There are eight magical constants that change depending on where they are used. For example, the value of __LINE__ depends on the line that it’s used on in your script. These special constants are case-insensitive and are as follows:

__LINE__ The current line number of the file.
__FILE__ The full path and filename of the file. If used inside an include, the name of the included file is returned. Since PHP 4.0.2, __FILE__ always contains an absolute path with symlinks resolved whereas in older versions it contained relative path under some circumstances.
__DIR__ The directory of the file. If used inside an include, the directory of the included file is returned. This is equivalent to dirname(__FILE__). This directory name does not have a trailing slash unless it is the root directory. (Added in PHP 5.3.0.)
__FUNCTION__ The function name. (Added in PHP 4.3.0) As of PHP 5 this constant returns the function name as it was declared (case-sensitive). In PHP 4 its value is always lowercased.
__CLASS__ The class name. (Added in PHP 4.3.0) As of PHP 5 this constant returns the class name as it was declared (case-sensitive). In PHP 4 its value is always lowercased. The class name includes the namespace it was declared in (e.g. Foo\Bar). Note that as of PHP 5.4 __CLASS__ works also in traits. When used in a trait method, __CLASS__ is the name of the class the trait is used in.
__TRAIT__ The trait name. (Added in PHP 5.4.0) As of PHP 5.4 this constant returns the trait as it was declared (case-sensitive). The trait name includes the namespace it was declared in (e.g. Foo\Bar).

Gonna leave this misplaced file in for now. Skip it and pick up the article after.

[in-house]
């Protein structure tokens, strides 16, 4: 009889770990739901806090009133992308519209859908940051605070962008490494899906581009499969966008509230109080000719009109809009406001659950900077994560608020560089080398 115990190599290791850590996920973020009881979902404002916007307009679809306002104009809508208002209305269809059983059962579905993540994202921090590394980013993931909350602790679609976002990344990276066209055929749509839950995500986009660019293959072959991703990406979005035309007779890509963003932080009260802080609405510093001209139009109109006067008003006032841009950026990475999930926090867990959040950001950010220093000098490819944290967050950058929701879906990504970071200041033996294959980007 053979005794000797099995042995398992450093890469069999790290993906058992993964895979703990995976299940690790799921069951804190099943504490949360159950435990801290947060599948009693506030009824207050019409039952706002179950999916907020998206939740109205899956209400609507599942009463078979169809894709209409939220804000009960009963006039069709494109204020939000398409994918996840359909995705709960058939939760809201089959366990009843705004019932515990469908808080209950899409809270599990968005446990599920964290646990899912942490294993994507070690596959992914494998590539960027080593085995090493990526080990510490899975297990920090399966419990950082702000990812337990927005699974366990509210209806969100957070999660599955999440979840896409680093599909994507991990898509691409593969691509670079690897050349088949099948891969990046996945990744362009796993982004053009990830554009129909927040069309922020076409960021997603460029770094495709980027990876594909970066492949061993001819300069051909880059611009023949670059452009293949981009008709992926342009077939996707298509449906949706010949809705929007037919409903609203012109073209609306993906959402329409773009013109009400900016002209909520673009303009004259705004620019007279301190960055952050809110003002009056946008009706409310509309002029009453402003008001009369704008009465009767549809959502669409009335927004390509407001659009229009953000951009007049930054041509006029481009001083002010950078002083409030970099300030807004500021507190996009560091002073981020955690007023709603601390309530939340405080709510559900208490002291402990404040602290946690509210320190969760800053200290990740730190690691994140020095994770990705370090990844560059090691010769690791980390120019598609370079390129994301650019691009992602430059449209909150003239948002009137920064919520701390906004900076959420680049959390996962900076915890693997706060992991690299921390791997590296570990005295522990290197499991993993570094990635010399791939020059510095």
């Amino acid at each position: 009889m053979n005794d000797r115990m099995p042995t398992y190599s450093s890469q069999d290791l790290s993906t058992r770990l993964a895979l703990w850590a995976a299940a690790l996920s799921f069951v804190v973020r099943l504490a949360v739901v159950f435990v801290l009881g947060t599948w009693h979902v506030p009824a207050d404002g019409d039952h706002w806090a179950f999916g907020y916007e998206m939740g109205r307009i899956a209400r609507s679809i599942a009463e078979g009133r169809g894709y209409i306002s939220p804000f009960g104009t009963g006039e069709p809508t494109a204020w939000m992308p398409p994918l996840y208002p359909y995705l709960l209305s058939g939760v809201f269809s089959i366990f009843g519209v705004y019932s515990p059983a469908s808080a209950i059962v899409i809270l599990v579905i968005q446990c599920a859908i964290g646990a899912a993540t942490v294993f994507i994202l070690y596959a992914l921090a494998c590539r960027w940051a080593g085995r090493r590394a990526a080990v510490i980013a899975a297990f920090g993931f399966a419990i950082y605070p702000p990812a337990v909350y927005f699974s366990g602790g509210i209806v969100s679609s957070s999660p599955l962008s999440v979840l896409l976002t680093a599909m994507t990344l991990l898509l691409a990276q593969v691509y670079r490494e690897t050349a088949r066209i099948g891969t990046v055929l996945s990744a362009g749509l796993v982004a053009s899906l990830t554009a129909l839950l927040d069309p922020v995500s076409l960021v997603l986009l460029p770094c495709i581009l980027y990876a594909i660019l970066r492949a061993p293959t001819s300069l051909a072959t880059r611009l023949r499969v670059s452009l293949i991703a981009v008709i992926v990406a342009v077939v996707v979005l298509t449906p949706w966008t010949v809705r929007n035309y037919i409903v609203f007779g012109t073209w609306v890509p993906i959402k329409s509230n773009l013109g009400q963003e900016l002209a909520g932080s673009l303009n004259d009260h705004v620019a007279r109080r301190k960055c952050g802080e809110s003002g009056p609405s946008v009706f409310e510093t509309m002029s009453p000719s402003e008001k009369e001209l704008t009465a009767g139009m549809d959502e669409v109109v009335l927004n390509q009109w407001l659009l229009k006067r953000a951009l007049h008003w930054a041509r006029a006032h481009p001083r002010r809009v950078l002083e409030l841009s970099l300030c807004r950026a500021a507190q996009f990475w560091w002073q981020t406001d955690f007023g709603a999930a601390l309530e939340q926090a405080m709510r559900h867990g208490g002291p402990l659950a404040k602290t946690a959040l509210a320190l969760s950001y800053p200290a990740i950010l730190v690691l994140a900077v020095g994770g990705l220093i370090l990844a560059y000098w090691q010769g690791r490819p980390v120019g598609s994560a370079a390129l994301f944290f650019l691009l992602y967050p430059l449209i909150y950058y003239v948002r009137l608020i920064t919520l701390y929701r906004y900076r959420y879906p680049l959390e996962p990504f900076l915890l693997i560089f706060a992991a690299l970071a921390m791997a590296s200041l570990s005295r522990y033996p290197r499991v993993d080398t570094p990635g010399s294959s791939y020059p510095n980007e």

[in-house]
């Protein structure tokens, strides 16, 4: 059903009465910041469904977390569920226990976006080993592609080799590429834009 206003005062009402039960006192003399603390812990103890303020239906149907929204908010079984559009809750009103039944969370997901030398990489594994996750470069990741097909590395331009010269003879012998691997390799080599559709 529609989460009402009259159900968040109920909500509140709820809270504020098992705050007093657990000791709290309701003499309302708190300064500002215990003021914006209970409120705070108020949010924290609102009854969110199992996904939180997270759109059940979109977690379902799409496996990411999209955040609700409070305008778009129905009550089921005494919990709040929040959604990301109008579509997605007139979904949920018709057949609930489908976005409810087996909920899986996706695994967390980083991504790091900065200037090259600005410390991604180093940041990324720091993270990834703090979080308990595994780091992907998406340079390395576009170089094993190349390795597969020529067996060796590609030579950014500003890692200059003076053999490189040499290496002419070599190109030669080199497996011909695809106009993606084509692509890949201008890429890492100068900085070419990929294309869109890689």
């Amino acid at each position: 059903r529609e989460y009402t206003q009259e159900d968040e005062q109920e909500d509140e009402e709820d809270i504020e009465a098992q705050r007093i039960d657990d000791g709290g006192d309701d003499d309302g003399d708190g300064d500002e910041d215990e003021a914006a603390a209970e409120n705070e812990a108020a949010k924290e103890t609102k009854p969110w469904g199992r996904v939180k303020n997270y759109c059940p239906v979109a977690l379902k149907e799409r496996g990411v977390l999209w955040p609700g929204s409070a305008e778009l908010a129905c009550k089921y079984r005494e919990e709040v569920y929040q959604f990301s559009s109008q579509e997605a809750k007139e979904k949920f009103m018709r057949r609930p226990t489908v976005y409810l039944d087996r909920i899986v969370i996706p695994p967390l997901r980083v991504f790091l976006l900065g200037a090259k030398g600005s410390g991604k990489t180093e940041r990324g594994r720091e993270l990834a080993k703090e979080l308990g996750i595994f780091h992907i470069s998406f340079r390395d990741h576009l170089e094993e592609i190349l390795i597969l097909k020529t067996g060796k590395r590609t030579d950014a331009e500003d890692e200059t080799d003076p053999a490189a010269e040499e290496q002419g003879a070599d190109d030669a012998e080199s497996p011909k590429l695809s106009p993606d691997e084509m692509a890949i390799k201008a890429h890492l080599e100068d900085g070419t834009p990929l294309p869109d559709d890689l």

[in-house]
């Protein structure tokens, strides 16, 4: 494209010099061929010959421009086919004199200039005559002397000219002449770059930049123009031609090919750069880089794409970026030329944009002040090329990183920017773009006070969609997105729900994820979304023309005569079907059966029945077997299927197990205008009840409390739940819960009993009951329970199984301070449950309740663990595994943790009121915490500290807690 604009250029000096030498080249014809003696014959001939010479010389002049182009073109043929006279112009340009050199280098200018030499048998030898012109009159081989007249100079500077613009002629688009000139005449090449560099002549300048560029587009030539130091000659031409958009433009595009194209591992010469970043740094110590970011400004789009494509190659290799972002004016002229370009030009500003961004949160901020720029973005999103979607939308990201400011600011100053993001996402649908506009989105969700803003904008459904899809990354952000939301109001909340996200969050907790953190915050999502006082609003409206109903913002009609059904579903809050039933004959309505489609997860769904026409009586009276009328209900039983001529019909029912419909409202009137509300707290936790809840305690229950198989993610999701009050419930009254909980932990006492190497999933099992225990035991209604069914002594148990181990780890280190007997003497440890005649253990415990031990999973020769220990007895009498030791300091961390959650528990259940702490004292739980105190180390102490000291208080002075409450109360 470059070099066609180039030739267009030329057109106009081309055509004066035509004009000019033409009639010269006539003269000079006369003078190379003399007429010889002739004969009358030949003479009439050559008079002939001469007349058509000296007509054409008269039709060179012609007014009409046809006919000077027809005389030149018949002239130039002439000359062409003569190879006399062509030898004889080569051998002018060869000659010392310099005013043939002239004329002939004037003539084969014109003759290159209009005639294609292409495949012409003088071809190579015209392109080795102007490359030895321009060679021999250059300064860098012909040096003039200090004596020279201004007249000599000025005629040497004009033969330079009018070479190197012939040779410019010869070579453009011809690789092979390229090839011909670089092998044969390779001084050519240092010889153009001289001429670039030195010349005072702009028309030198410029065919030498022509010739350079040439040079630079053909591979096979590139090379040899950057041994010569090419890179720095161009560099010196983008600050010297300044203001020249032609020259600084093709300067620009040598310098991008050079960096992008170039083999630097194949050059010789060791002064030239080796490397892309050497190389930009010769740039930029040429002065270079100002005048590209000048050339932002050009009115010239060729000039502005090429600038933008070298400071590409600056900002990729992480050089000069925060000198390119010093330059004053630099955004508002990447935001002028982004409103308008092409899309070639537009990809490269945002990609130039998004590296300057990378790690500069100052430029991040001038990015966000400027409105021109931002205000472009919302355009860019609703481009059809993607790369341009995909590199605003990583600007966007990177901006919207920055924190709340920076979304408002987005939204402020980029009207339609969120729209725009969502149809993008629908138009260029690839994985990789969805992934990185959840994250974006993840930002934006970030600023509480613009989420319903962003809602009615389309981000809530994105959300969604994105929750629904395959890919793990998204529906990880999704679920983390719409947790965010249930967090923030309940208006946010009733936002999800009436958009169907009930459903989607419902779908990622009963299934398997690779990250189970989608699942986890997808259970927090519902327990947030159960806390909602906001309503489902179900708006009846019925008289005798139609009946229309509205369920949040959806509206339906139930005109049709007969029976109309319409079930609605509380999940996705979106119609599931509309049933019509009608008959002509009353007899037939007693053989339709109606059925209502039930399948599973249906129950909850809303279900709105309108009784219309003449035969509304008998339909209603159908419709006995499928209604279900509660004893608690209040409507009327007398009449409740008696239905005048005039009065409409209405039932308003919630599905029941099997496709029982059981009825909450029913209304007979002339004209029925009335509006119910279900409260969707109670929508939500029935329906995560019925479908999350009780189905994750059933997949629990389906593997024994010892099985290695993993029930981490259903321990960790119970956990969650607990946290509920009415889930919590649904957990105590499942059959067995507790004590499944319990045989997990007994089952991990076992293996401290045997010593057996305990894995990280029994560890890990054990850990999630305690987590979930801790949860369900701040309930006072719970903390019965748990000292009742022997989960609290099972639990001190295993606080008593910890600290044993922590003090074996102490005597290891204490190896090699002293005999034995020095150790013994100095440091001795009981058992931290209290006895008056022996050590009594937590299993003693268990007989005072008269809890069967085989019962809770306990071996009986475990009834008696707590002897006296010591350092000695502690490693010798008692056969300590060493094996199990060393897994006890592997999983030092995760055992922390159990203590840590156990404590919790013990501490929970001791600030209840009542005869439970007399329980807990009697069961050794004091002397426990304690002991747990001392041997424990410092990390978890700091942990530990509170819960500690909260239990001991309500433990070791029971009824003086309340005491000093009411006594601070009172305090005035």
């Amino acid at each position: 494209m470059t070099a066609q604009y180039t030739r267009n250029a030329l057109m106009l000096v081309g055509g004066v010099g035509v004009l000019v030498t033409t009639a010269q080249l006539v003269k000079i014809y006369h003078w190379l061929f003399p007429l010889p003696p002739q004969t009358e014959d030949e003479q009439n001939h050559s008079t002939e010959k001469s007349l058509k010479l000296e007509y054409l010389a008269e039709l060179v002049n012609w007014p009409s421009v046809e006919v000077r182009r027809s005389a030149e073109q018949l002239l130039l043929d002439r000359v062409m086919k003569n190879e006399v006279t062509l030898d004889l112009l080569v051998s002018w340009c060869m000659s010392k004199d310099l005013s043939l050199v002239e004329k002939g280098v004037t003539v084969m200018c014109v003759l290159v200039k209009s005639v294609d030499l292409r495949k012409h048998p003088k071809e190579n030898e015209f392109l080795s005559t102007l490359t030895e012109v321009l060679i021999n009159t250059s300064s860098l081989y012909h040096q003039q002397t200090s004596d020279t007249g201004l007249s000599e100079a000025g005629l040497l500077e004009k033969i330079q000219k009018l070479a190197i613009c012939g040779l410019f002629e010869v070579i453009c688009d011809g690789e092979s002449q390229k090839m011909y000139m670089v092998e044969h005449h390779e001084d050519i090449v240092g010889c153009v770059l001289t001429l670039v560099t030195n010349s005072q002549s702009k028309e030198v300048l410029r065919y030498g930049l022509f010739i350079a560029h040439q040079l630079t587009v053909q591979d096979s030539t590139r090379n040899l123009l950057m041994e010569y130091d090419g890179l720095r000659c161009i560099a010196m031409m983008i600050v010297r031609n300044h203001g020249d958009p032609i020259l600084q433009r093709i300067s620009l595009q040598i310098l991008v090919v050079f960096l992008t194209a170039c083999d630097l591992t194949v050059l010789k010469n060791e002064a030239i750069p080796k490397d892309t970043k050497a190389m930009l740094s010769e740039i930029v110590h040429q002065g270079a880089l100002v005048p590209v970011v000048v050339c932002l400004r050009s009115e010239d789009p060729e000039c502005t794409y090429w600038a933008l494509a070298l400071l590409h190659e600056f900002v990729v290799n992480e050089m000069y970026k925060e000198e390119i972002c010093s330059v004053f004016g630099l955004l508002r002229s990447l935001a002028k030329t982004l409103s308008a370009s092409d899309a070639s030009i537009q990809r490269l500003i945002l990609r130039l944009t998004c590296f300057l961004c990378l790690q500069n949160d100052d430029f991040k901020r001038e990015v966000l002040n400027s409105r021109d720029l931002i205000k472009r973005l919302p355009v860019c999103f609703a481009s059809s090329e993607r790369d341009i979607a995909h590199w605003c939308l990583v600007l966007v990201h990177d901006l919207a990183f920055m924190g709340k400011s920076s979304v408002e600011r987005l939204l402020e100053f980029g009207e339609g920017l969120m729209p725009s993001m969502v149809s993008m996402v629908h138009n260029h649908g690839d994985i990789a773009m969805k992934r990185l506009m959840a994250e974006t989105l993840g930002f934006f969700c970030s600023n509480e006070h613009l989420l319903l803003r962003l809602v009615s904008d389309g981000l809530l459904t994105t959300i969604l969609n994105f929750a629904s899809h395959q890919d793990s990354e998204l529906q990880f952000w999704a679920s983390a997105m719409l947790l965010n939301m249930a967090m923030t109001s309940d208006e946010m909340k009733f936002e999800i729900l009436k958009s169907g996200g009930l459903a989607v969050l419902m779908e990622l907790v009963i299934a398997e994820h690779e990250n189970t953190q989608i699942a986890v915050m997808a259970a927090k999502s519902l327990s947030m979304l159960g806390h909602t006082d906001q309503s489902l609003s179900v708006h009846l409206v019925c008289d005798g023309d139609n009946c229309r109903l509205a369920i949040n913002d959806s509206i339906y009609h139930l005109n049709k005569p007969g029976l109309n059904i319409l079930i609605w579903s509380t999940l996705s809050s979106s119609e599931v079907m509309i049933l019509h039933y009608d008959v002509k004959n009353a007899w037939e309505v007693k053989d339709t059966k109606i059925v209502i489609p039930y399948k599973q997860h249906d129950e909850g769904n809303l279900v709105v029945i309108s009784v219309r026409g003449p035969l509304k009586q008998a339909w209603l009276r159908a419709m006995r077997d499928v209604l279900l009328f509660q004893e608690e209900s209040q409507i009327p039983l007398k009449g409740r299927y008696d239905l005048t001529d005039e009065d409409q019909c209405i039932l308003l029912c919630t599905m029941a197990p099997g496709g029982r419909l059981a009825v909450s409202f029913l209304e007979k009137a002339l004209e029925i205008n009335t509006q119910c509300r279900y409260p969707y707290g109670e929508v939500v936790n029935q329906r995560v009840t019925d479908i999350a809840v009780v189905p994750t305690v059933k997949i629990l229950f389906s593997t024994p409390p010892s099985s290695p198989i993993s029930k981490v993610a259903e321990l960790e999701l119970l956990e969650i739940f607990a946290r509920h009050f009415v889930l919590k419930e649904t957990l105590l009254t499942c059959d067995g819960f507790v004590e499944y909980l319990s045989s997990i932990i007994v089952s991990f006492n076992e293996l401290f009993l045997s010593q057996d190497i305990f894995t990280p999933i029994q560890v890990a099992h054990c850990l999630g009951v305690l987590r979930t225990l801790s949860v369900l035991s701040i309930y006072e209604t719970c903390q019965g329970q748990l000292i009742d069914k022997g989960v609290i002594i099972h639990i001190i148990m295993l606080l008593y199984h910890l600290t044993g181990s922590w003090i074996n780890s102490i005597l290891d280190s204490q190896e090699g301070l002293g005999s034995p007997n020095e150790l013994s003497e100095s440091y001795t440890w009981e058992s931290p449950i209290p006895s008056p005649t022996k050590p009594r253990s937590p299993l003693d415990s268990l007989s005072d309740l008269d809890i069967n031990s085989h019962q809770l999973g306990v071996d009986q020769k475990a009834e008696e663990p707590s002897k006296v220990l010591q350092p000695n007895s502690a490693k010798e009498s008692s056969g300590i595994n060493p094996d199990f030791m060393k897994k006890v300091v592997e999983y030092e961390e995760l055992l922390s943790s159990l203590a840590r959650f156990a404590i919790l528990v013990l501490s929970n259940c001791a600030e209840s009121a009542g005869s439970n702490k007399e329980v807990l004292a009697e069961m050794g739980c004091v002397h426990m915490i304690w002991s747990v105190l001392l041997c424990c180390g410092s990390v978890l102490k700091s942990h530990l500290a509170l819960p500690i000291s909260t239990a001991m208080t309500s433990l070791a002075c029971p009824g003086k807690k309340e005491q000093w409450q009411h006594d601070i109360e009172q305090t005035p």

__METHOD__ The class method name. (Added in PHP 5.0.0) The method name is returned as it was declared (case-sensitive).
__NAMESPACE__ The name of the current namespace (case-sensitive). This constant is defined in compile-time (Added in PHP 5.3.0).

String Word Count – str_word_count()
Have you ever done below?


$string = 'this is a string';
$wordArray = explode(' ', $string);

if(count($wordArray) > SOMENUMBER){
 //do something
}

I did it many time when I started php. But we already have a short little function to do it.


$string = 'this is a string';
if(str_word_count($string) > SOMENUMBER){
 //do something
}

That’s it for now. Did I missed something? Please tell me in comment and I’ll more then happy to include that in the list. Keep Coding.

Serialization – json_encode/json_decode & serialize/unserialize

Well not really lesser known but still including these functions.

Serialization is mainly used when you need to store (either in database or file) or transfer complex types i.e objects and arrays. There are actually two ways to do the same

  1. First one is to use serialize() and unserialize() function
  2. Second to use json_encode() and json_decode() function

both are very useful functions but I have preferred to use the JSON approach for arrays and serialize approach for objects. I like the fact about JSON that this is more readable and portable then serialize strings but then there are some drawbacks too. Do your research properly before you choose one.

http://stackoverflow.com/questions/804045/preferred-method-to-store-php-arrays-json-encode-vs-serialize

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Ankit Kumar

Team Leader at Logiciel Solutions
This is my personal blog. I post about Laravel, Angular, SQL and Web Technologies here. I have been into web development for 7 years and learning new things always interest me. Looking forward to find a teacher in you all.